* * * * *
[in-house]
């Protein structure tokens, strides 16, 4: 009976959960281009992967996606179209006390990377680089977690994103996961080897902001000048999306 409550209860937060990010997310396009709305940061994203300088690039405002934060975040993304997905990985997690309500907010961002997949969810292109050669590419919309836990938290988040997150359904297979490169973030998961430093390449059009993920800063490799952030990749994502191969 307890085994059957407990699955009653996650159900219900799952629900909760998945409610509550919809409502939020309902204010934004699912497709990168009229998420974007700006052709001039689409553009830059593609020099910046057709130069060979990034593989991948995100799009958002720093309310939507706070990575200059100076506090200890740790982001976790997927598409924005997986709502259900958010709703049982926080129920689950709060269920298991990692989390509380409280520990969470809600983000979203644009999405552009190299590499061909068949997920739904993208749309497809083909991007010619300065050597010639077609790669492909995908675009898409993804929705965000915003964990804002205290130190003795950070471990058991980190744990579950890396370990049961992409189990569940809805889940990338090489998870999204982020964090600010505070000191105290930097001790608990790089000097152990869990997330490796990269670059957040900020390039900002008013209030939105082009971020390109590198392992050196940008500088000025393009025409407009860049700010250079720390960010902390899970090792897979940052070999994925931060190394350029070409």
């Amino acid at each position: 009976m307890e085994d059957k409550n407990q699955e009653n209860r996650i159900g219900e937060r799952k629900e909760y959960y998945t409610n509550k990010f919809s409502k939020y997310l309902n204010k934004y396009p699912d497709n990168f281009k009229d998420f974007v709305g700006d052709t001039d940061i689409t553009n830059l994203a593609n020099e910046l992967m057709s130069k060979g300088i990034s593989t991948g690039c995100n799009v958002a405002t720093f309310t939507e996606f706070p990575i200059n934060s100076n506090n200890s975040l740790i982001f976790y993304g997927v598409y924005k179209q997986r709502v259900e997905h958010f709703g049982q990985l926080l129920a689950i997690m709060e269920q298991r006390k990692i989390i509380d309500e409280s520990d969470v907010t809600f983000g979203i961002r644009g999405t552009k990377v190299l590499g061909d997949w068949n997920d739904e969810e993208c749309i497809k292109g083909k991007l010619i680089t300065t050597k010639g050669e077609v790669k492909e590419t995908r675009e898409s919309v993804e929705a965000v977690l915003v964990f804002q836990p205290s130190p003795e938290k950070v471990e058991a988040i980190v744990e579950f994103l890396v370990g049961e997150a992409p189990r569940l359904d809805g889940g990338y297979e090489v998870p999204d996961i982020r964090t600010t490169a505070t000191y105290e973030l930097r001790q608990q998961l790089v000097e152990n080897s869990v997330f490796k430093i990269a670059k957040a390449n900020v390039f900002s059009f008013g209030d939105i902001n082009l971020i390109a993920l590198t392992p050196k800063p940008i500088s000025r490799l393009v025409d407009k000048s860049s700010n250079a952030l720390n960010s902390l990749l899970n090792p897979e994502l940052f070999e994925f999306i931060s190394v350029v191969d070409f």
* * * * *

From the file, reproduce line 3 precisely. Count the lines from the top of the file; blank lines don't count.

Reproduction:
């Amino acid at each position: 009976m307890e085994d059957k409550n407990q699955e009653n209860r996650i159900g219900e937060r799952k629900e909760y959960y998945t409610n509550k990010f919809s409502k939020y997310l309902n204010k934004y396009p699912d497709n990168f281009k009229d998420f974007v709305g700006d052709t001039d940061i689409t553009n830059l994203a593609n020099e910046l992967m057709s130069k060979g300088i990034s593989t991948g690039c995100n799009v958002a405002t720093f309310t939507e996606f706070p990575i200059n934060s100076n506090n200890s975040l740790i982001f976790y993304g997927v598409y924005k179209q997986r709502v259900e997905h958010f709703g049982q990985l926080l129920a689950i997690m709060e269920q298991r006390k990692i989390i509380d309500e409280s520990d969470v907010t809600f983000g979203i961002r644009g999405t552009k990377v190299l590499g061909d997949w068949n997920d739904e969810e993208c749309i497809k292109g083909k991007l010619i680089t300065t050597k010639g050669e077609v790669k492909e590419t995908r675009e898409s919309v993804e929705a965000v977690l915003v964990f804002q836990p205290s130190p003795e938290k950070v471990e058991a988040i980190v744990e579950f994103l890396v370990g049961e997150a992409p189990r569940l359904d809805g889940g990338y297979e090489v998870p999204d996961i982020r964090t600010t490169a505070t000191y105290e973030l930097r001790q608990q998961l790089v000097e152990n080897s869990v997330f490796k430093i990269a670059k957040a390449n900020v390039f900002s059009f008013g209030d939105i902001n082009l971020i390109a993920l590198t392992p050196k800063p940008i500088s000025r490799l393009v025409d407009k000048s860049s700010n250079a952030l720390n960010s902390l990749l899970n090792p897979e994502l940052f070999e994925f999306i931060s190394v350029v191969d070409f």